Goodbye Flickr

I’ve been a Flickr user since 2005. It’s where I shared my first attempts at photography when I got more seriously into it; where I learned to develop film; where I organised a photo flash mob against Scientologists in Glasgow which led to me nearly getting arrested; and ultimately, where I made some really good friends.


Over the years I’ve accrued almost four million views, with some individual pictures getting over twenty four thousand.

Unfortunately, it’s no secret that Flickr hasn’t really been what it used to be for quite some time. Seemingly half-hearted attempts by Yahoo to compete with Instagram failed, and it’s sat in a bit of a sad state since; groups abandoned, and the great communities from before almost non-existent now.

Some hope was breathed into things earlier this year when it was announced that SmugMug were taking over Flickr. Unfortunately, as part of the changes, they’ve just recently said that rather than being able to upload whatever you want up to 1TB, you’ll now need a paid, Pro account in order to share more than 1,000 pictures or videos.

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In of itself, this isn’t necessarily a bad move. It’s how Flickr used to be in its heyday (albeit with an even lower limit). The problem is that if you aren’t prepared to pay for a Pro account, your images will start to be purged from early next year:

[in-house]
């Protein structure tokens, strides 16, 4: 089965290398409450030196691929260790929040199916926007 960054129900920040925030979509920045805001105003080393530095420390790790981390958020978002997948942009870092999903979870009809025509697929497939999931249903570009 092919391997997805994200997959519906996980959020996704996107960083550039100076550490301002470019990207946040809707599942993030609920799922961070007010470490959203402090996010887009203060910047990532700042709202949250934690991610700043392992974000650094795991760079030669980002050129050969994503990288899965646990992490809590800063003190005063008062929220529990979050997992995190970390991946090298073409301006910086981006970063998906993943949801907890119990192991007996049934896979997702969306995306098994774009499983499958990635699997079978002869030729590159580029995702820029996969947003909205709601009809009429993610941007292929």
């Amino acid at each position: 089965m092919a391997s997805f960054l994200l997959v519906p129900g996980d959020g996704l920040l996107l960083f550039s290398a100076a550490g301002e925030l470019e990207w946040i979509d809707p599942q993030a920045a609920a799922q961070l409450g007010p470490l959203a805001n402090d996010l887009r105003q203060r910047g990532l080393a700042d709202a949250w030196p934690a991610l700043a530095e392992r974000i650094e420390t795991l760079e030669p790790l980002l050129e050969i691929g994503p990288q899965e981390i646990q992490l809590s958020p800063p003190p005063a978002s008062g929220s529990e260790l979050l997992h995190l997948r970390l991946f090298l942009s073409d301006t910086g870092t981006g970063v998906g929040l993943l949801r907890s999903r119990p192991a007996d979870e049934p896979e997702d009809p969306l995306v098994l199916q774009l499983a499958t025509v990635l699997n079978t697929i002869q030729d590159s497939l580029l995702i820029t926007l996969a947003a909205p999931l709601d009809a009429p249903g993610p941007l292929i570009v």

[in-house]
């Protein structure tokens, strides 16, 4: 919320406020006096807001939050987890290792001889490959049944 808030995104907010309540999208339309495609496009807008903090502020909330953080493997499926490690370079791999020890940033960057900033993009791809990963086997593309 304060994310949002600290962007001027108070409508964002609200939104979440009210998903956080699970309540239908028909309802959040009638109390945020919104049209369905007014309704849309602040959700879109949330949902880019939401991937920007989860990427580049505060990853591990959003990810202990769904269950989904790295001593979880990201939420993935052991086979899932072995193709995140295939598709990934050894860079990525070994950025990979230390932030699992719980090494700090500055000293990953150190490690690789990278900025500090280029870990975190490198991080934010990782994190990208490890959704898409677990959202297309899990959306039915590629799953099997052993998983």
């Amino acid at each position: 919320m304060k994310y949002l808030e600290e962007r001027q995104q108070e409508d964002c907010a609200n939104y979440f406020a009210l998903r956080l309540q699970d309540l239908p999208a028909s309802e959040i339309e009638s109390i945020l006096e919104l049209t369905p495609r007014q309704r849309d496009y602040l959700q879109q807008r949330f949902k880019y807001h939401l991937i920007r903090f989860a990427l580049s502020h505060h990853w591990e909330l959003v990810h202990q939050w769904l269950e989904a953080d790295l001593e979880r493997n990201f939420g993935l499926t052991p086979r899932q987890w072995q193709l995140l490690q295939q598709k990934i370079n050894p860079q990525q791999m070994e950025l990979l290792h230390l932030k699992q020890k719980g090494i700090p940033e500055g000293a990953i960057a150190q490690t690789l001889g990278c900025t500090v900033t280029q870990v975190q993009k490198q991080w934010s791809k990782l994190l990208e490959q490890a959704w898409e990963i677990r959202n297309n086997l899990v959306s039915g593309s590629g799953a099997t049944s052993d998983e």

Free members with more than 1,000 photos or videos uploaded to Flickr have until Tuesday, January 8, 2019, to upgrade to Pro or download content over the limit. After January 8, 2019, members over the limit will no longer be able to upload new photos to Flickr. After February 5, 2019, free accounts that contain over 1,000 photos or videos will have content actively deleted — starting from oldest to newest date uploaded — to meet the new limit.


Quite simply, that sucks. Even back in 2005, if you chose to switch from a Pro to free account, your pictures over the free number would all remain stored in place until you decided to re-activate it. This meant that you wouldn’t lose everything and have to start over again.

Given that storage is relatively so cheap, and that this will essentially punish some of the longest-serving and historically most loyal customers, it’s a pretty poor move. I have over 8,000 pictures in my account just now, and I have almost no use for any of the Pro features being touted as added value like 10 minute video hosting (this was always a weird choice for Flickr. YouTube anyone?).

Screen Shot 2018-11-07 at 16.47.00.png

I do like being able to go back and easily find out what was posted when, and what pictures were taken with what lens. However, a Pro account comes in at about $50 per year, and the bottom line is that I’m not prepared to pay that just to keep an archive on a service that has been pretty much dead for years. I get that the idea is that the platform will improve over time, but to ask people to pay up or get lost before there’s been any real tangible change seems pretty naive, especially for something like Flickr that has gone through multiple failed reincarnations. Make the service work again, and then start charging – not the other way round.

For this reason, with a heavy heart I plan to delete my Flickr account in the very near future. That’s almost 14 years of history gone, but unless SmugMug reverse this decision, I’m not interested in paying for something purely out of nostalgia.


2 thoughts on “Goodbye Flickr

  1. You can always use Imgur ;p

  2. Good move! I left Fickr a long time ago and don’t miss it one bit! 🙂

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